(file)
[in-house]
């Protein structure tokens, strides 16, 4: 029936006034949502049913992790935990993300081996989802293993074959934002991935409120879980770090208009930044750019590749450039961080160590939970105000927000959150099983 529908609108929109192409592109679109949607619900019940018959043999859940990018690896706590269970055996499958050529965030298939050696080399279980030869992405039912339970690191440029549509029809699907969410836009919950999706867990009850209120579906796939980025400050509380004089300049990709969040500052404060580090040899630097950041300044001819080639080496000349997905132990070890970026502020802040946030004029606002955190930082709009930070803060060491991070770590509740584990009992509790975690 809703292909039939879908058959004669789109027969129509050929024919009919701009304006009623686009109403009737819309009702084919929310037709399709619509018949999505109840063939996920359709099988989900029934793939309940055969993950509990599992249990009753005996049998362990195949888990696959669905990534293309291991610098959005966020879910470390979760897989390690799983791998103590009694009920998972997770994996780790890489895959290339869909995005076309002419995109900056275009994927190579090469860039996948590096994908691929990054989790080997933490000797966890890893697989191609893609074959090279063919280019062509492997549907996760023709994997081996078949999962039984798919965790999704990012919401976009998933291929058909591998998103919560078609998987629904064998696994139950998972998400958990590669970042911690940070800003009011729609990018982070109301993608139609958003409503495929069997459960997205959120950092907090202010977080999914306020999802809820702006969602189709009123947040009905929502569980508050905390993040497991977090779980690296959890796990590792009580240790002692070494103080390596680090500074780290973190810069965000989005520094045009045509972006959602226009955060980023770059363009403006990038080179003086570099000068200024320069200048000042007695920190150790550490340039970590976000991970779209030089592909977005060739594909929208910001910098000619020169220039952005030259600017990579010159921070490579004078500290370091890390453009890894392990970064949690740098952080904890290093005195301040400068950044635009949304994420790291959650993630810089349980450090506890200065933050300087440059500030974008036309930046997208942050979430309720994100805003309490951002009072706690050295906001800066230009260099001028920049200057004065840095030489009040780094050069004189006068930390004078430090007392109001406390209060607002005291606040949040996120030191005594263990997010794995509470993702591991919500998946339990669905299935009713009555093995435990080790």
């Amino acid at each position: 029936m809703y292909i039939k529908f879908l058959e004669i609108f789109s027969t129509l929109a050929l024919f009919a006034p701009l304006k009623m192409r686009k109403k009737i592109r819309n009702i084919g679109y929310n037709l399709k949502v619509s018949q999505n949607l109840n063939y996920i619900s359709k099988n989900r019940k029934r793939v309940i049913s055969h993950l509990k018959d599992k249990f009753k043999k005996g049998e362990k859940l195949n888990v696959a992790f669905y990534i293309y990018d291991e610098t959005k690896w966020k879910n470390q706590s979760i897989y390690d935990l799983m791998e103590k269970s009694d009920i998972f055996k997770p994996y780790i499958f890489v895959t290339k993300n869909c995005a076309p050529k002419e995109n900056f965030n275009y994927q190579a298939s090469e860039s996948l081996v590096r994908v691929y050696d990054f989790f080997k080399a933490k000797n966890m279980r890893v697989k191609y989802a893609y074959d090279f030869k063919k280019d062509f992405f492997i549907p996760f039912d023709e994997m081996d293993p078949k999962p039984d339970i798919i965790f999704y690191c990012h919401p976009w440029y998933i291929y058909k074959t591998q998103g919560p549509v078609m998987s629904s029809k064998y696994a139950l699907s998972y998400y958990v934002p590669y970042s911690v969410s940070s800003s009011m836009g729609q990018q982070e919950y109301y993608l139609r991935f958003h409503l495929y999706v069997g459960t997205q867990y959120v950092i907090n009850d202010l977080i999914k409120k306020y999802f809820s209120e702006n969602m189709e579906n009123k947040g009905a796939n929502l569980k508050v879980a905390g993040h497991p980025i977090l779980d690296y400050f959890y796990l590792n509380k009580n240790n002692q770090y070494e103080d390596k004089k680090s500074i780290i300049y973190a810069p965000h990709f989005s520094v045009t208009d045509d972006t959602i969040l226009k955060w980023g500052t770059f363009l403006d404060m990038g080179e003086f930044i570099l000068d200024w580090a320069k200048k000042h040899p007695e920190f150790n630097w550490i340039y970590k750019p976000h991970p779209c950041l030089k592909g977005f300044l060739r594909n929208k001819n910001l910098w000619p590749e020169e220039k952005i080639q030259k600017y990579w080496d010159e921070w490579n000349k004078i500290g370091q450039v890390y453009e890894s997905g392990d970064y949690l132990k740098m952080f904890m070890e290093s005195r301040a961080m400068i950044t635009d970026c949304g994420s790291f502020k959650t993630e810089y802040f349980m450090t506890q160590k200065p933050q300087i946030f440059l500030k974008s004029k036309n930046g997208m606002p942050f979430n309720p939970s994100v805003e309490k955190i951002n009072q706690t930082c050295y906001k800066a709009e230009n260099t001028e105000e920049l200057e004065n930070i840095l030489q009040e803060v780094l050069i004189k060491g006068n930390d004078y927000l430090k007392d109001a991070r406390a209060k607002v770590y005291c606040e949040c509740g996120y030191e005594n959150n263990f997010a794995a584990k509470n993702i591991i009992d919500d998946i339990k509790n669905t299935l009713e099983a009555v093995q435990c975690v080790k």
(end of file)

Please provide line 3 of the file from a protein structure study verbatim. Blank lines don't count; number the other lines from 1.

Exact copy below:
């Amino acid at each position: 029936m809703y292909i039939k529908f879908l058959e004669i609108f789109s027969t129509l929109a050929l024919f009919a006034p701009l304006k009623m192409r686009k109403k009737i592109r819309n009702i084919g679109y929310n037709l399709k949502v619509s018949q999505n949607l109840n063939y996920i619900s359709k099988n989900r019940k029934r793939v309940i049913s055969h993950l509990k018959d599992k249990f009753k043999k005996g049998e362990k859940l195949n888990v696959a992790f669905y990534i293309y990018d291991e610098t959005k690896w966020k879910n470390q706590s979760i897989y390690d935990l799983m791998e103590k269970s009694d009920i998972f055996k997770p994996y780790i499958f890489v895959t290339k993300n869909c995005a076309p050529k002419e995109n900056f965030n275009y994927q190579a298939s090469e860039s996948l081996v590096r994908v691929y050696d990054f989790f080997k080399a933490k000797n966890m279980r890893v697989k191609y989802a893609y074959d090279f030869k063919k280019d062509f992405f492997i549907p996760f039912d023709e994997m081996d293993p078949k999962p039984d339970i798919i965790f999704y690191c990012h919401p976009w440029y998933i291929y058909k074959t591998q998103g919560p549509v078609m998987s629904s029809k064998y696994a139950l699907s998972y998400y958990v934002p590669y970042s911690v969410s940070s800003s009011m836009g729609q990018q982070e919950y109301y993608l139609r991935f958003h409503l495929y999706v069997g459960t997205q867990y959120v950092i907090n009850d202010l977080i999914k409120k306020y999802f809820s209120e702006n969602m189709e579906n009123k947040g009905a796939n929502l569980k508050v879980a905390g993040h497991p980025i977090l779980d690296y400050f959890y796990l590792n509380k009580n240790n002692q770090y070494e103080d390596k004089k680090s500074i780290i300049y973190a810069p965000h990709f989005s520094v045009t208009d045509d972006t959602i969040l226009k955060w980023g500052t770059f363009l403006d404060m990038g080179e003086f930044i570099l000068d200024w580090a320069k200048k000042h040899p007695e920190f150790n630097w550490i340039y970590k750019p976000h991970p779209c950041l030089k592909g977005f300044l060739r594909n929208k001819n910001l910098w000619p590749e020169e220039k952005i080639q030259k600017y990579w080496d010159e921070w490579n000349k004078i500290g370091q450039v890390y453009e890894s997905g392990d970064y949690l132990k740098m952080f904890m070890e290093s005195r301040a961080m400068i950044t635009d970026c949304g994420s790291f502020k959650t993630e810089y802040f349980m450090t506890q160590k200065p933050q300087i946030f440059l500030k974008s004029k036309n930046g997208m606002p942050f979430n309720p939970s994100v805003e309490k955190i951002n009072q706690t930082c050295y906001k800066a709009e230009n260099t001028e105000e920049l200057e004065n930070i840095l030489q009040e803060v780094l050069i004189k060491g006068n930390d004078y927000l430090k007392d109001a991070r406390a209060k607002v770590y005291c606040e949040c509740g996120y030191e005594n959150n263990f997010a794995a584990k509470n993702i591991i009992d919500d998946i339990k509790n669905t299935l009713e099983a009555v093995q435990c975690v080790k």